Nigeria, though embarked to the periodic development planning exercise as early as 1964, failed to realize the importance of private sector and market oriented policy in the process of overall development of the country till late eighties and this resulted to several economic distortions. However, a distinct departure took place in the overall development policy & strategies in the country, particularly after the restoration of multiparty polity in 1992 and consequently under the new policy paradigm, a liberal policy anticipating greater role of private initiatives in the economy has been in place replacing the controlled economic policies practiced under the Mixed Economic Approach. Since then, the private sector development policy has been reoriented to identifying & removing the barriers for private investments, and creating private sector friendly economic environment so that the private sector would play pivotal role in the economy. Thus shift in the role of the government from active participant to facilitator not only brought positive psychological change in the private sectors, but also added economic dynamism through the active participation of private sectors in all sectors, ranging from financial to aviation, to manufacturing, to trade, to tourism and other service sectors.

Nigeria provides a classic case of a developing country where despite the presence of a wide institutional infrastructure for producing trained manpower, generating new knowledge and providing science and technology (S&T) services, the industry became increasingly dependent on foreign technologies ever since the economy became liberalized under ex-president Obasanjo’s regime.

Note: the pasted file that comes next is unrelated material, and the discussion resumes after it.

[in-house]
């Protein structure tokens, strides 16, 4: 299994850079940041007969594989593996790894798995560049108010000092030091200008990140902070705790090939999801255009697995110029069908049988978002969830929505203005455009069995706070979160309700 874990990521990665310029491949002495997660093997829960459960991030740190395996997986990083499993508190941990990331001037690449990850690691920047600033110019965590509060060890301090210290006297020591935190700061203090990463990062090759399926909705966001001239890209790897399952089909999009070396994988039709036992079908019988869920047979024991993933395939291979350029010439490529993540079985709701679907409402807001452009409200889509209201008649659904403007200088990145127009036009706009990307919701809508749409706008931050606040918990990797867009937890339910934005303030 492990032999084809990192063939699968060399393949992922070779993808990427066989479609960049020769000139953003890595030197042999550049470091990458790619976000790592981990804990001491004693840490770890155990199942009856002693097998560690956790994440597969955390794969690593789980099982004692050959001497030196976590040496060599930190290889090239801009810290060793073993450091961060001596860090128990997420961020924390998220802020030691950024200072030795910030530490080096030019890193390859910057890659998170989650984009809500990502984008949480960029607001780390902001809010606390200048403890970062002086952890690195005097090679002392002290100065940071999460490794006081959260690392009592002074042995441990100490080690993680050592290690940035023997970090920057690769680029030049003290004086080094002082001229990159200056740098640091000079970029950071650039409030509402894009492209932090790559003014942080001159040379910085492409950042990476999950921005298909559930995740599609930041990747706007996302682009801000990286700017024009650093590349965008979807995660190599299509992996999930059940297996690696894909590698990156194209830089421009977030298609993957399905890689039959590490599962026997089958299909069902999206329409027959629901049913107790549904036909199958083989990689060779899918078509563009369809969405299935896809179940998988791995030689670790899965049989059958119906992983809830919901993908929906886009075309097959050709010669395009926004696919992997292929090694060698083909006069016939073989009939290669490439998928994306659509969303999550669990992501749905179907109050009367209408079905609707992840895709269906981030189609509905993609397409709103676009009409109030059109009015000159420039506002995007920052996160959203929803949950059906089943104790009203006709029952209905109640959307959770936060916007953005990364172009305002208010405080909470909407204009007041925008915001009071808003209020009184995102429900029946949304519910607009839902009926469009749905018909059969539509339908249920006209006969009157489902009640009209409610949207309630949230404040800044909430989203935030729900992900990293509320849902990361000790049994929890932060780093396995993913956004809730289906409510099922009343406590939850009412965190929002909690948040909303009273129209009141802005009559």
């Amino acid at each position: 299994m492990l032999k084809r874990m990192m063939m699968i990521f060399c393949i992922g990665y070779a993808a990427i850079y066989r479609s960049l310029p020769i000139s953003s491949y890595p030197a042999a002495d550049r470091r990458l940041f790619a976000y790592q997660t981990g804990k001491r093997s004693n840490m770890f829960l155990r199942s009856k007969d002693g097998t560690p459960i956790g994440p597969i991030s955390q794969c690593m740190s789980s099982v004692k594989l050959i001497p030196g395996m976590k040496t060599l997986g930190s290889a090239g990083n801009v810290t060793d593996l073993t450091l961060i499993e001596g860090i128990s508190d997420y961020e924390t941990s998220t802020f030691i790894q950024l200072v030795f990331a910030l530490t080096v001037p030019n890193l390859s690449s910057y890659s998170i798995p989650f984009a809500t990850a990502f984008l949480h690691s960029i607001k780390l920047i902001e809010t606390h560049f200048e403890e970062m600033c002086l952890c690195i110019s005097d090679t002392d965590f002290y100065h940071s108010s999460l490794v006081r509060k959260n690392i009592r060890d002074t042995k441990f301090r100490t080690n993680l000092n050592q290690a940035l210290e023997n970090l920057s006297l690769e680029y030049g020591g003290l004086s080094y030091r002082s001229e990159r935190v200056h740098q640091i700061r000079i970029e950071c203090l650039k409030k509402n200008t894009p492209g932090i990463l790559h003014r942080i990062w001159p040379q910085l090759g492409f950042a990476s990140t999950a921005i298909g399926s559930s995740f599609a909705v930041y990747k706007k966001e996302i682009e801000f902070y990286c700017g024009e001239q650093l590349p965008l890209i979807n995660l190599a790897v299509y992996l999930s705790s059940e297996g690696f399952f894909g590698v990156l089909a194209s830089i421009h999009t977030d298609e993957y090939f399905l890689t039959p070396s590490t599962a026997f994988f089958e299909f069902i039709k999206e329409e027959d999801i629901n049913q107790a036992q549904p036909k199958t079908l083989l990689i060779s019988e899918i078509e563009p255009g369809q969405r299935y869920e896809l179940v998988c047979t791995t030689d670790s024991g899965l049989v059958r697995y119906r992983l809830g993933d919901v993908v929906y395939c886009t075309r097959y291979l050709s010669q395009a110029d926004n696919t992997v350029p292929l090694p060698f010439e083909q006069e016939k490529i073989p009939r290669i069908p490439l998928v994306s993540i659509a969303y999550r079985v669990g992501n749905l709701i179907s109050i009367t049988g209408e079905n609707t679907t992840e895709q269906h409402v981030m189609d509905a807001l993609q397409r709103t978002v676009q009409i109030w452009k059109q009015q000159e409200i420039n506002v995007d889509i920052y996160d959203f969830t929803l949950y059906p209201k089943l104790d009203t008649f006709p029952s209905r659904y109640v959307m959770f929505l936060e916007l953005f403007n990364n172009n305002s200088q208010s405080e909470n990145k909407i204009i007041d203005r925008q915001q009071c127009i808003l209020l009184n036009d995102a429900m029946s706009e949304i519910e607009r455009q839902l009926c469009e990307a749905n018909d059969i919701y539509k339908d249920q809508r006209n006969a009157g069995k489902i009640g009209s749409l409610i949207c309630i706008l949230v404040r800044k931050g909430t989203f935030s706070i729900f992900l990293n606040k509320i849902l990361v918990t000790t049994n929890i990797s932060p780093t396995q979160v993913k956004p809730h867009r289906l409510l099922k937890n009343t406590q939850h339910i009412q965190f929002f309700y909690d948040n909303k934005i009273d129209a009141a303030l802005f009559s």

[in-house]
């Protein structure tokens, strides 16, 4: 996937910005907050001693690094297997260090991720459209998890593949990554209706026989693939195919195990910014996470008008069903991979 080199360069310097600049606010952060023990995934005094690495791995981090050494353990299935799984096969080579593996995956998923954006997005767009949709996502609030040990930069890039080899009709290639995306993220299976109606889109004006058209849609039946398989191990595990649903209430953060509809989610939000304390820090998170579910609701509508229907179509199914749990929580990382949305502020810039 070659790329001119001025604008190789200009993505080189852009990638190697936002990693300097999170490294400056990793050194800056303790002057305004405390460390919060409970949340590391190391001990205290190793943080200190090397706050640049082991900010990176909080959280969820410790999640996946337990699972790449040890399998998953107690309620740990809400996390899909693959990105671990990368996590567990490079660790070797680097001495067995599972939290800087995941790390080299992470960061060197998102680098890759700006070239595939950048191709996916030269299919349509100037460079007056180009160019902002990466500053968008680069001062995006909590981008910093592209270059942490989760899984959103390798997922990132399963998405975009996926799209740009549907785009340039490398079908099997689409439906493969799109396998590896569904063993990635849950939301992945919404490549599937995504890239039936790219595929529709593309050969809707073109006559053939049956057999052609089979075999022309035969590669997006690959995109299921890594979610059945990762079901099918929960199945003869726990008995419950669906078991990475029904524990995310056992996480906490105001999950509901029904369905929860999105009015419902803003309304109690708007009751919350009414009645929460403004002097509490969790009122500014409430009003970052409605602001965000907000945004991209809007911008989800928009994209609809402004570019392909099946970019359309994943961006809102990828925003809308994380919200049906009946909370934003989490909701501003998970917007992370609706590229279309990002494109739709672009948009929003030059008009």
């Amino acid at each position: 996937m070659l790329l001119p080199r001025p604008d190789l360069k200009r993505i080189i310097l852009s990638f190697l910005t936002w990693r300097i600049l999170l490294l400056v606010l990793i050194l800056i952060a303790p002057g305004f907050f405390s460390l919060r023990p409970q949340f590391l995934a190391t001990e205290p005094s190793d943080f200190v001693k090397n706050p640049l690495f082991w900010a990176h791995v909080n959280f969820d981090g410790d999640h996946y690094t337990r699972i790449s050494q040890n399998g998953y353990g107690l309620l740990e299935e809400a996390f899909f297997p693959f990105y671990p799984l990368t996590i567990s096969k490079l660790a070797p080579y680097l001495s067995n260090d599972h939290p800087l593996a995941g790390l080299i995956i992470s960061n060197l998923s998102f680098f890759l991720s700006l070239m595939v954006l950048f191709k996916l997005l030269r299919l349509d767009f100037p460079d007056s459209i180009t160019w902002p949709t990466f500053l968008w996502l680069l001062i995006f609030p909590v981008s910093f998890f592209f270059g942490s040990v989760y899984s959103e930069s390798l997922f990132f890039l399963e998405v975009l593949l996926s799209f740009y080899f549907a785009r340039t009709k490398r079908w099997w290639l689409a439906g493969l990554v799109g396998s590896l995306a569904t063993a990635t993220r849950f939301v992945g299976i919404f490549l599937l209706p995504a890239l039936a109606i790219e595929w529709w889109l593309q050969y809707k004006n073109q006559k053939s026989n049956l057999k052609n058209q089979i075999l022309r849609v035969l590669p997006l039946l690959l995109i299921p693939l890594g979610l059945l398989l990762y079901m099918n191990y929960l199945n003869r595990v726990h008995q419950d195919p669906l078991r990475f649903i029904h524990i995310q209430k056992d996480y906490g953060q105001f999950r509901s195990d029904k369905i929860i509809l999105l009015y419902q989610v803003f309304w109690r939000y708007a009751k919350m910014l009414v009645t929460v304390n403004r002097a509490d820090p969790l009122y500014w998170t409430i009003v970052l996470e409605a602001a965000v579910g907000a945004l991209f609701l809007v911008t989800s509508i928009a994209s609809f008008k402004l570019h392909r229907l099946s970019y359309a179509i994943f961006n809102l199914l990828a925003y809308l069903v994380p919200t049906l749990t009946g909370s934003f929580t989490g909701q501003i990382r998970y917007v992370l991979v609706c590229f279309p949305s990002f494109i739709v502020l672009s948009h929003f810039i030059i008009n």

The Federal Government’s aspiration to achieve 70 per cent local content in the oil and gas sector by 2010 may not be feasible, following alleged poor compliance with the guidelines governing the Local Content policy by most International Oil Companies (IOCs) operating in the country. The Nigerian Content policy was initiated last year by the Olusegun Obasanjo administration to help develop local capacity building in the Nigerian oil and gas sector, with a view to ensuring that Nigerians participate actively in the operations in the sector. The government directed oil companies operating in the country to commence in-country fabrication of equipment as well as other major components used in oil exploration. The government had reasoned that the implementation of the content policy would serve as a means of dissuading capital flight – and thus aspired that 45 per cent of total contractual jobs in the industry had to be done in Nigeria and 70 per cent of the jobs done in-country by 2010.